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7 hours ago, Crownie01 said:

2. More options /= more creative. You’re forced to be more creative when you have limits. Ask any artist or composer. 

Creativity comes in an unlimited number of ways. Having unlimited options is one way; having limits is another, with all sorts of other ways in between.

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I have had a thought:  What if the woodwinds proposal is a diversion, to get everyone up in arms over, while the real activity-changing rules proposal passes without controversy?  Is there something hidden in one of these other proposals?

 

PS - I never met a conspiracy-theory I didn't like.  Carpe conspiracy (seize the conspiracy)! 

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18 minutes ago, IllianaLancerContra said:

I have had a thought:  What if the woodwinds proposal is a diversion, to get everyone up in arms over, while the real activity-changing rules proposal passes without controversy?  Is there something hidden in one of these other proposals?

 

PS - I never met a conspiracy-theory I didn't like.  Carpe conspiracy (seize the conspiracy)! 

Look over there.  Shiny things.  Or wag the dog. 

Edited by Terri Schehr

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1 hour ago, Guitar1974 said:

Woodwinds are definitely MUCH more finicky than brass, but would probably stand up to touring similar to synths and stringed instruments. Most intermediate-level WW would probably survive with care.  The main thing is keeping them dry.  They also go out of adjustment really easy and fixing leaks would be a big challenge for a horn tech all summer long.  I can't see corps using actual wood instruments due to temp and humidity, they'd likely use the higher end plastic ones.  Still very $$$, though- and reeds are really expensive, too.  The thing that you need to consider when talking about employing woodwinds is the need to think of them like an electric guitar- they would all need mic'ing / amplification and pricey audio systems would go hand-in-hand.  More finicky/delicate, expensive stuff to keep dry, etc... I can't for the life of me think how anyone can believe the juice is worth the squeeze as far as all the potential additional expense, but same could be said for electronics, French horns, sousaphones, trombones, giant props, etc etc... yet they are now requisite.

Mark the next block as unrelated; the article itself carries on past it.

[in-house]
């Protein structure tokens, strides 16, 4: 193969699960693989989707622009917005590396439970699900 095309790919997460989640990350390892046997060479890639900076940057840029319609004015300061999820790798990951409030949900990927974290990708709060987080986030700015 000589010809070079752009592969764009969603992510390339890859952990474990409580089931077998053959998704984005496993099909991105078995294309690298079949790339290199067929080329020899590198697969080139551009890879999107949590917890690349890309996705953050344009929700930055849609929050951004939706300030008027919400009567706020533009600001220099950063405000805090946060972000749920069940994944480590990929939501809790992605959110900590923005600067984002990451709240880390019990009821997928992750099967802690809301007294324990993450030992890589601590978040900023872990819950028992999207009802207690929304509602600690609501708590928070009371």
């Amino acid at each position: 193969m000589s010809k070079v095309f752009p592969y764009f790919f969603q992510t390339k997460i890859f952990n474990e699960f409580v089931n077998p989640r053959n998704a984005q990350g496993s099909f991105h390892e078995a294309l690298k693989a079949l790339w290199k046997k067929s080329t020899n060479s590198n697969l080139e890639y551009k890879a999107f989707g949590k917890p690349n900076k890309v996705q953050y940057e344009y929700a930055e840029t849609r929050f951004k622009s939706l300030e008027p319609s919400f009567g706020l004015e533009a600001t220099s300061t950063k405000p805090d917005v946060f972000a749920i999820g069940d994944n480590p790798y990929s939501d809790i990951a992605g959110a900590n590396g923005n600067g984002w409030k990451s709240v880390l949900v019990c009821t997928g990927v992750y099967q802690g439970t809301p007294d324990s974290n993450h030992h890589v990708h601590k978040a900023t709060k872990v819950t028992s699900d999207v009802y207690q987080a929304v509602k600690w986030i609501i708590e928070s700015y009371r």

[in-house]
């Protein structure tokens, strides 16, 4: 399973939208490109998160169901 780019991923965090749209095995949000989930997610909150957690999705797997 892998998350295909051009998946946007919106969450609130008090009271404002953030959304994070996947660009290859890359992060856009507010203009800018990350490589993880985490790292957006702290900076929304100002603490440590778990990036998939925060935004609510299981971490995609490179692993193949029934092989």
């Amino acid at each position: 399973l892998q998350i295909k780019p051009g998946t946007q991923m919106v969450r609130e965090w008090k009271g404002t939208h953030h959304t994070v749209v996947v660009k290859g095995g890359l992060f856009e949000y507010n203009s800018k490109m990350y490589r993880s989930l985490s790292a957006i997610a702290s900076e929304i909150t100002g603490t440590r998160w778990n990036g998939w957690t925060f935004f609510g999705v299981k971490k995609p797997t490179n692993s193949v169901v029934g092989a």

The difference between woodwinds and pit electronics is that pit electronics don't move. On tour, the pit can be covered by canopies. If woodwinds were to be marching members incorporated into the drill like the proposal heavily implies they should be, what would the procedure for inconvenient weather be? The horn and drum lines continue rehearsing as they normally would up until the point of lightning, no matter how heavy the rain is or how muddy the ground is. Woodwinds can't do that. In marching band, woodwind players are typically told to put their instruments away and continue marching drill when it rains, but losing that kind of horn-holding and play time on tour would be an immense detriment. People only think about the finished product of a show, wherein of course mic'ing is a simple enough solution, but what about tour itself? The fact of the matter is that tour involves water, mud, sunscreen, sweat, and so many other things that woodwinds are not built to stand up against. There's a world of difference between the logistics of putting a woodwind soloist in the pit (where they can be shielded from the elements, practice their own part indoors in climate controlled environments for long periods of time, and where their absence during ensemble wouldn't be terribly missed if need be), versus having an entire woodwind section that marches the entire show as such.

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2 hours ago, rpbobcat said:

 So,unless you're very close to them ,you can't hear them.

Most videos of Championship bands usually confirm this.